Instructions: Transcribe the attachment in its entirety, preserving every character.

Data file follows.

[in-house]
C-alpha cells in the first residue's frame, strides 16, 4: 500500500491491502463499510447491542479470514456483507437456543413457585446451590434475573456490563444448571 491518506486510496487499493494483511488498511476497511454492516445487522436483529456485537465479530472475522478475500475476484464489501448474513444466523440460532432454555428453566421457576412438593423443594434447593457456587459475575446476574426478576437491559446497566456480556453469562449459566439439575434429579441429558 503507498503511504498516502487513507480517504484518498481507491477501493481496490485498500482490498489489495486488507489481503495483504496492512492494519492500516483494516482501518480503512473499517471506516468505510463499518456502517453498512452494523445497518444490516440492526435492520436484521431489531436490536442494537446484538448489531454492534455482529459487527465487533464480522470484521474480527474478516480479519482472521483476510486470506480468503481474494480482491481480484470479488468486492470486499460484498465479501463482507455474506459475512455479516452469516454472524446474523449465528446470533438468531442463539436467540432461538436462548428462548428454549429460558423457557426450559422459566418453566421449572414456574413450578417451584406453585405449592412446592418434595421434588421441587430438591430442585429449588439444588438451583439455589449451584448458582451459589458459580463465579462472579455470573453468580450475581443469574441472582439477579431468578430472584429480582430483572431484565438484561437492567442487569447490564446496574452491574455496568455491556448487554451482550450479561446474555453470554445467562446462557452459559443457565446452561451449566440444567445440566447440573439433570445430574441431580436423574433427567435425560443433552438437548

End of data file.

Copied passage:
[in-house]
C-alpha cells in the first residue's frame, strides 16, 4: 500500500491491502463499510447491542479470514456483507437456543413457585446451590434475573456490563444448571 491518506486510496487499493494483511488498511476497511454492516445487522436483529456485537465479530472475522478475500475476484464489501448474513444466523440460532432454555428453566421457576412438593423443594434447593457456587459475575446476574426478576437491559446497566456480556453469562449459566439439575434429579441429558 503507498503511504498516502487513507480517504484518498481507491477501493481496490485498500482490498489489495486488507489481503495483504496492512492494519492500516483494516482501518480503512473499517471506516468505510463499518456502517453498512452494523445497518444490516440492526435492520436484521431489531436490536442494537446484538448489531454492534455482529459487527465487533464480522470484521474480527474478516480479519482472521483476510486470506480468503481474494480482491481480484470479488468486492470486499460484498465479501463482507455474506459475512455479516452469516454472524446474523449465528446470533438468531442463539436467540432461538436462548428462548428454549429460558423457557426450559422459566418453566421449572414456574413450578417451584406453585405449592412446592418434595421434588421441587430438591430442585429449588439444588438451583439455589449451584448458582451459589458459580463465579462472579455470573453468580450475581443469574441472582439477579431468578430472584429480582430483572431484565438484561437492567442487569447490564446496574452491574455496568455491556448487554451482550450479561446474555453470554445467562446462557452459559443457565446452561451449566440444567445440566447440573439433570445430574441431580436423574433427567435425560443433552438437548